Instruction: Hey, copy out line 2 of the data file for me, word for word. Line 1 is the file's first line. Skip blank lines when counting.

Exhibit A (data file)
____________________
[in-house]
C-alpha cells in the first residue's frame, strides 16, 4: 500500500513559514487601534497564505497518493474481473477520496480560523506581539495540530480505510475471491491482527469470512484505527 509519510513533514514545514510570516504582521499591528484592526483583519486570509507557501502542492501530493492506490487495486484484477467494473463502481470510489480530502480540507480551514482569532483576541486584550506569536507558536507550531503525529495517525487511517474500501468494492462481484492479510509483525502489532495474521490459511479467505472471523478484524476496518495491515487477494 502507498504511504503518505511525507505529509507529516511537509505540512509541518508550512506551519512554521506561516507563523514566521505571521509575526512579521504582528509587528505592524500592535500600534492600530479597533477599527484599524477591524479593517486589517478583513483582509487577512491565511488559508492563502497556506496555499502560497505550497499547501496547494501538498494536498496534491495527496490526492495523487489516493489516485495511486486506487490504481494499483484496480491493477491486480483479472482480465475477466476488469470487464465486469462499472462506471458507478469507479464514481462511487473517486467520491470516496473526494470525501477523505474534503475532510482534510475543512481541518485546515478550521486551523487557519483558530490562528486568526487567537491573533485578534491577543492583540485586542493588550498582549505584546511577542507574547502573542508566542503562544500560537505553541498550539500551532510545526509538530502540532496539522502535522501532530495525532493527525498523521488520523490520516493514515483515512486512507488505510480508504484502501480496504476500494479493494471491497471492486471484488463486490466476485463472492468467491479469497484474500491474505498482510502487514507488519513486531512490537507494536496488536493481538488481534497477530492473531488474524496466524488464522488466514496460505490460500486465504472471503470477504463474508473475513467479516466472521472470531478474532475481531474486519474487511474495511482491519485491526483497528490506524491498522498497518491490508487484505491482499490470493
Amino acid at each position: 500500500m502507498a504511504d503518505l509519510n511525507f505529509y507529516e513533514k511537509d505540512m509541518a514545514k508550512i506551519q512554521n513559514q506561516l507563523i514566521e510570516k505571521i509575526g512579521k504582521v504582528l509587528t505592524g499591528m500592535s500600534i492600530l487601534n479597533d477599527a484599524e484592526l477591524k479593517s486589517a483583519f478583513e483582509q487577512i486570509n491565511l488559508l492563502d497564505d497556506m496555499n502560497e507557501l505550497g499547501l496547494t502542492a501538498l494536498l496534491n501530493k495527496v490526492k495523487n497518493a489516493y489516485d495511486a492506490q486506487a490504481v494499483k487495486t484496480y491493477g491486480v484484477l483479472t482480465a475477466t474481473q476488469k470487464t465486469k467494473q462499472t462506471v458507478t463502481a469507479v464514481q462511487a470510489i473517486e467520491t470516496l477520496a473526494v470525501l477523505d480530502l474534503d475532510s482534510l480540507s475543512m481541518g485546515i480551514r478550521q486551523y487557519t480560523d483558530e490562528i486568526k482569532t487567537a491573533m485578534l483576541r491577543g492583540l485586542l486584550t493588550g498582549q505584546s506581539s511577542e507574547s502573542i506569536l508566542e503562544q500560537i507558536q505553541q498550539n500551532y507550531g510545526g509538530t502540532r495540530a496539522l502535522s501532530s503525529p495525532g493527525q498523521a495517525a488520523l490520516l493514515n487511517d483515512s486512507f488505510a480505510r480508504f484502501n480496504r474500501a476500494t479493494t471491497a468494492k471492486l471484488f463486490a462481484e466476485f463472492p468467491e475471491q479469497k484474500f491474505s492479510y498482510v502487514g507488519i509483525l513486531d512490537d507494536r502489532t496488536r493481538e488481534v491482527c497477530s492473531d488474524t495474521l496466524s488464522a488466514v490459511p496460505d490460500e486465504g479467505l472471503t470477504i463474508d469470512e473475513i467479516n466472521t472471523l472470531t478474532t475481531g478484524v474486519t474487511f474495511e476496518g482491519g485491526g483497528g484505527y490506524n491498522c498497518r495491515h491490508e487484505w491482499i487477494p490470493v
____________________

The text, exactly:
C-alpha cells in the first residue's frame, strides 16, 4: 500500500513559514487601534497564505497518493474481473477520496480560523506581539495540530480505510475471491491482527469470512484505527 509519510513533514514545514510570516504582521499591528484592526483583519486570509507557501502542492501530493492506490487495486484484477467494473463502481470510489480530502480540507480551514482569532483576541486584550506569536507558536507550531503525529495517525487511517474500501468494492462481484492479510509483525502489532495474521490459511479467505472471523478484524476496518495491515487477494 502507498504511504503518505511525507505529509507529516511537509505540512509541518508550512506551519512554521506561516507563523514566521505571521509575526512579521504582528509587528505592524500592535500600534492600530479597533477599527484599524477591524479593517486589517478583513483582509487577512491565511488559508492563502497556506496555499502560497505550497499547501496547494501538498494536498496534491495527496490526492495523487489516493489516485495511486486506487490504481494499483484496480491493477491486480483479472482480465475477466476488469470487464465486469462499472462506471458507478469507479464514481462511487473517486467520491470516496473526494470525501477523505474534503475532510482534510475543512481541518485546515478550521486551523487557519483558530490562528486568526487567537491573533485578534491577543492583540485586542493588550498582549505584546511577542507574547502573542508566542503562544500560537505553541498550539500551532510545526509538530502540532496539522502535522501532530495525532493527525498523521488520523490520516493514515483515512486512507488505510480508504484502501480496504476500494479493494471491497471492486471484488463486490466476485463472492468467491479469497484474500491474505498482510502487514507488519513486531512490537507494536496488536493481538488481534497477530492473531488474524496466524488464522488466514496460505490460500486465504472471503470477504463474508473475513467479516466472521472470531478474532475481531474486519474487511474495511482491519485491526483497528490506524491498522498497518491490508487484505491482499490470493